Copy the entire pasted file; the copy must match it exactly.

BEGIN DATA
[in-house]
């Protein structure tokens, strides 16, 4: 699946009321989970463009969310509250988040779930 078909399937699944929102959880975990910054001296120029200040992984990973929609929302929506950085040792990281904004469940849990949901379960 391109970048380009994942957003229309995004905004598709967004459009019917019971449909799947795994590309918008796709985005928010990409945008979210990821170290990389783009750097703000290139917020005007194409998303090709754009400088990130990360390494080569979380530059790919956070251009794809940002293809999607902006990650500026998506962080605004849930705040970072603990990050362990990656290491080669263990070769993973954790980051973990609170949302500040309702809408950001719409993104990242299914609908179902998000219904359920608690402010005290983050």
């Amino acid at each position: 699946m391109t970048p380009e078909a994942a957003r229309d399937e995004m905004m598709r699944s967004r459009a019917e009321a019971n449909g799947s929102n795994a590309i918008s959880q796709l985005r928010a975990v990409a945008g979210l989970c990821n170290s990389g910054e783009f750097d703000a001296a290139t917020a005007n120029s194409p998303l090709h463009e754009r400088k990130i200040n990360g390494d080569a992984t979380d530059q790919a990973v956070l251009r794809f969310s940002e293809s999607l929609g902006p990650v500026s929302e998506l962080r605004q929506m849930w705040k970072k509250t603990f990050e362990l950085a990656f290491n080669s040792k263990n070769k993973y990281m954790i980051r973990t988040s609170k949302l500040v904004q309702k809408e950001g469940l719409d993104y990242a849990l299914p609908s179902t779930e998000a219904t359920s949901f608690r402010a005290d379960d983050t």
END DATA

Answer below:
[in-house]
């Protein structure tokens, strides 16, 4: 699946009321989970463009969310509250988040779930 078909399937699944929102959880975990910054001296120029200040992984990973929609929302929506950085040792990281904004469940849990949901379960 391109970048380009994942957003229309995004905004598709967004459009019917019971449909799947795994590309918008796709985005928010990409945008979210990821170290990389783009750097703000290139917020005007194409998303090709754009400088990130990360390494080569979380530059790919956070251009794809940002293809999607902006990650500026998506962080605004849930705040970072603990990050362990990656290491080669263990070769993973954790980051973990609170949302500040309702809408950001719409993104990242299914609908179902998000219904359920608690402010005290983050």
């Amino acid at each position: 699946m391109t970048p380009e078909a994942a957003r229309d399937e995004m905004m598709r699944s967004r459009a019917e009321a019971n449909g799947s929102n795994a590309i918008s959880q796709l985005r928010a975990v990409a945008g979210l989970c990821n170290s990389g910054e783009f750097d703000a001296a290139t917020a005007n120029s194409p998303l090709h463009e754009r400088k990130i200040n990360g390494d080569a992984t979380d530059q790919a990973v956070l251009r794809f969310s940002e293809s999607l929609g902006p990650v500026s929302e998506l962080r605004q929506m849930w705040k970072k509250t603990f990050e362990l950085a990656f290491n080669s040792k263990n070769k993973y990281m954790i980051r973990t988040s609170k949302l500040v904004q309702k809408e950001g469940l719409d993104y990242a849990l299914p609908s179902t779930e998000a219904t359920s949901f608690r402010a005290d379960d983050t």